Please pay us for our news — please?

by Mathew on February 5, 2009 · 6 comments

As the financial pressures on newspapers continue to increase, the chorus of voices calling out for a new kind of payment scheme grow louder and louder. Some, like New York Times writer David Carr, have argued that newspapers should be able to concoct some form of “iTunes for news” that would allow them to pool their resources and charge users for their content (provided they get a waiver from the anti-trust authorities, of course). Others — including Carr’s boss Bill Keller, in a recent interview — have mused aloud about whether they couldn’t just re-erect the old pay wall and convince some people to pay for the news that way.

The latest voices to add themselves to this chorus are Stu Bykofsky of the Philadelphia Daily News and veteran journalist and author Walter Isaacson, writing in Time magazine. Bykofsky wrote a piece that managed to hit pretty much every highlight (or lowlight) of the crotchety old newspaperman genre: bloggers can’t replace journalists, every other outlet copies the news from newspapers, and if it wasn’t for the darn Internet we would all be a lot better off. Isaacson is less crotchety, but still thinks that advertising isn’t a suitable business model (even though it has been the driving force behind the newspaper business for half a century or so) He and Bykofsky both think maybe micro-payments are the way to go (and the latter recommends a few lawsuits aimed at Google, just for good measure).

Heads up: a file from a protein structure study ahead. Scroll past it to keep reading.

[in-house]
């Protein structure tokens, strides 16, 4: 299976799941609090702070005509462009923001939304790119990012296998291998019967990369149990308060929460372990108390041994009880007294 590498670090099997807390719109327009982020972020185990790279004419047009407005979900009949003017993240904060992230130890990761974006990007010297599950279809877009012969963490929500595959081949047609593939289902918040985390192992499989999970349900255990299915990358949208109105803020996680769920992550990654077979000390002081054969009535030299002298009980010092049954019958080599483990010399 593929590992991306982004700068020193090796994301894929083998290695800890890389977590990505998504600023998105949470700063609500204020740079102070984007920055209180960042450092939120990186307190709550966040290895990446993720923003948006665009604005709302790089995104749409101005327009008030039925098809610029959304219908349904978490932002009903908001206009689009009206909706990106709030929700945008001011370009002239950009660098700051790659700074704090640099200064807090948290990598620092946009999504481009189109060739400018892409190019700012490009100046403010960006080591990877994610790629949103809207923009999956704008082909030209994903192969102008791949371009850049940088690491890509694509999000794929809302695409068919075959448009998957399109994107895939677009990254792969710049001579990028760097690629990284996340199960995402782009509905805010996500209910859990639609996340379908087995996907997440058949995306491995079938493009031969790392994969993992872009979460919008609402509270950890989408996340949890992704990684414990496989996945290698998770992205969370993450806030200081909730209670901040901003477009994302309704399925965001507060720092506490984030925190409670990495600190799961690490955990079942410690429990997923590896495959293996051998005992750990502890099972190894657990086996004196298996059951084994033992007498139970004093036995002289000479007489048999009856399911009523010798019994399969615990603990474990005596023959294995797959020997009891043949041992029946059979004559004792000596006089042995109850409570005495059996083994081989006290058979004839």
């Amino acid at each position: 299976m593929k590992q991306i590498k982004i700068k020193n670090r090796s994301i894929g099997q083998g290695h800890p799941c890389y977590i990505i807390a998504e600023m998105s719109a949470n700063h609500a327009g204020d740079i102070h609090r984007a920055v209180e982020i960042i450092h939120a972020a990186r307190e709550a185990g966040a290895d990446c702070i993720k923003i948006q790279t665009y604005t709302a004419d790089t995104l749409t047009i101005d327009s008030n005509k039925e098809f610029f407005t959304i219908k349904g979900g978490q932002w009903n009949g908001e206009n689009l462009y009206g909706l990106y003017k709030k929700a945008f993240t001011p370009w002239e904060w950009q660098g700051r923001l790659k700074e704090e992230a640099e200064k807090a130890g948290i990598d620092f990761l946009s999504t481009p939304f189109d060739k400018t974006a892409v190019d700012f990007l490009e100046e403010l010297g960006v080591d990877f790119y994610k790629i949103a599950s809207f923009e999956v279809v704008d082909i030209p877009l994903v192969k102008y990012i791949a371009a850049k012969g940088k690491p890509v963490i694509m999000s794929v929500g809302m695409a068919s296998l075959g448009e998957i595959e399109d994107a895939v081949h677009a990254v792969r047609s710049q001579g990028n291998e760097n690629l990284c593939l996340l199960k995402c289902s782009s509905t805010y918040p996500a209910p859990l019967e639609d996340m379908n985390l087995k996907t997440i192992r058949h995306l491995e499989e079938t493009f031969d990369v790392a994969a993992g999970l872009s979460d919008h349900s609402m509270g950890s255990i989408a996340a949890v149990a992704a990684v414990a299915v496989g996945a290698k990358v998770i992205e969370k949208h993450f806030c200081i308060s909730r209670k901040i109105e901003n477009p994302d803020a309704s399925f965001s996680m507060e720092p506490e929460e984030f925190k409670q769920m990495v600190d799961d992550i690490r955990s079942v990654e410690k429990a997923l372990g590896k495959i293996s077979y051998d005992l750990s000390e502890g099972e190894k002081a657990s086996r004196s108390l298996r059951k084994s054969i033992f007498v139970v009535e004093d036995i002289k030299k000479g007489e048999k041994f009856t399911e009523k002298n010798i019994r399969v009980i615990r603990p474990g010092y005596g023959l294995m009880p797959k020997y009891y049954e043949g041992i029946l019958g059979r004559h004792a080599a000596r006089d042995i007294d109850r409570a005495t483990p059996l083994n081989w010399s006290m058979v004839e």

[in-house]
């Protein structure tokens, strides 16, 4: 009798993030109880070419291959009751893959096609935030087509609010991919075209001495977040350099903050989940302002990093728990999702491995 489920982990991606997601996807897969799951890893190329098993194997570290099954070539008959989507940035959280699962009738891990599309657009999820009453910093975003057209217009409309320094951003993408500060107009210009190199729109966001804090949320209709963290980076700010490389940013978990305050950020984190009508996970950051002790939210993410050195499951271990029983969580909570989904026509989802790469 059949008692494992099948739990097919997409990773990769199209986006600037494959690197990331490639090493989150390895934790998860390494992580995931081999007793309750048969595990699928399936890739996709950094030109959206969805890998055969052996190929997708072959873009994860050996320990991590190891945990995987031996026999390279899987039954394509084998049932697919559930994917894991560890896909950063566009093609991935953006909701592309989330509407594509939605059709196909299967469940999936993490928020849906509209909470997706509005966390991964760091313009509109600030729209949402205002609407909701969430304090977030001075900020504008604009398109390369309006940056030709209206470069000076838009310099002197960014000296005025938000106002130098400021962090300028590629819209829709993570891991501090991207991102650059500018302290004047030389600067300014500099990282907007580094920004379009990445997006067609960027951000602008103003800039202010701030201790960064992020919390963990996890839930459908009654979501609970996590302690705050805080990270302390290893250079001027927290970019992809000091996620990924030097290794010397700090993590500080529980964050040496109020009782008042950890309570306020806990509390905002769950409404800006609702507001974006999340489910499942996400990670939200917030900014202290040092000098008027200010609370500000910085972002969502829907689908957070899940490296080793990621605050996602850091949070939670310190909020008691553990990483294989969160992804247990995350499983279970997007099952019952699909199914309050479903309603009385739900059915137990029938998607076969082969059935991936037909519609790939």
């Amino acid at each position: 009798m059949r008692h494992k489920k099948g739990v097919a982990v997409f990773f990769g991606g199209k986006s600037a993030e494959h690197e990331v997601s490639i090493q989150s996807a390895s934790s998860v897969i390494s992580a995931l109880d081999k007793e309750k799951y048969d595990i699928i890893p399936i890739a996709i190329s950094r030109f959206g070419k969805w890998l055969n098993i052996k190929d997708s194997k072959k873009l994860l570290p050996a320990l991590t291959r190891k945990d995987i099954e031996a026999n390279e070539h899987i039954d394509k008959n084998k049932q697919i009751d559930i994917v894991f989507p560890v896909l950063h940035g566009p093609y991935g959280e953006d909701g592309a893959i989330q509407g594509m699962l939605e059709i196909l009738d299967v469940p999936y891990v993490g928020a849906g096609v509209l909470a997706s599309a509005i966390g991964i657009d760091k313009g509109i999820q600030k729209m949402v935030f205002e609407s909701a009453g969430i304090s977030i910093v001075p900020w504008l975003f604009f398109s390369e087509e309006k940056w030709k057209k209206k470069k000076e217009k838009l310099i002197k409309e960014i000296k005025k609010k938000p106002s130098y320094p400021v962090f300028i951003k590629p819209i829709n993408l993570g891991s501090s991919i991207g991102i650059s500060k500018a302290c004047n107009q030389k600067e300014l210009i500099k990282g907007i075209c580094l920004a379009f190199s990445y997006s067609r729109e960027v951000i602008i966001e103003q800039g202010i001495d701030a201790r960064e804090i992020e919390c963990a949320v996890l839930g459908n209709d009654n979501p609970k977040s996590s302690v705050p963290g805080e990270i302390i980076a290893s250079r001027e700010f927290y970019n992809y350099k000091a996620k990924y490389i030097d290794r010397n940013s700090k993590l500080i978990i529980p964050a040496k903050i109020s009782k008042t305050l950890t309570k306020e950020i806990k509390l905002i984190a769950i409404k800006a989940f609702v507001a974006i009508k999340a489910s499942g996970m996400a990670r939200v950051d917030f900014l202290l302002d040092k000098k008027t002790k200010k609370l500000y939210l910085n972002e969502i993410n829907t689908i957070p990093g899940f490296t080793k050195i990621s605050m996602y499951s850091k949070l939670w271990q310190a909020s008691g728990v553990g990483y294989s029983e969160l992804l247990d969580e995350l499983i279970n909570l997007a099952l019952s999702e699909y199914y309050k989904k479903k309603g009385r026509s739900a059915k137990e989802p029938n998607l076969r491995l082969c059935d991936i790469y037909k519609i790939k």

As Mark Potts at Recovering Journalist points out (along with a few others), this entire argument is based on a fundamental misunderstanding of the industry. Newspapers have *never* been paid directly by readers for the news. When readers pay for a paper at the box or at the store or by subscription, they are paying for a small fraction of the content in the newspaper — maybe the first half a dozen pages or so, for a large metropolitan daily. Everything else is paid for by advertising. What newspapers have been in the business of doing is aggregating attention and influence, which they then transfer to advertisers in return for cash and other items of value.

(read the rest of this post at the Nieman Journalism Lab)

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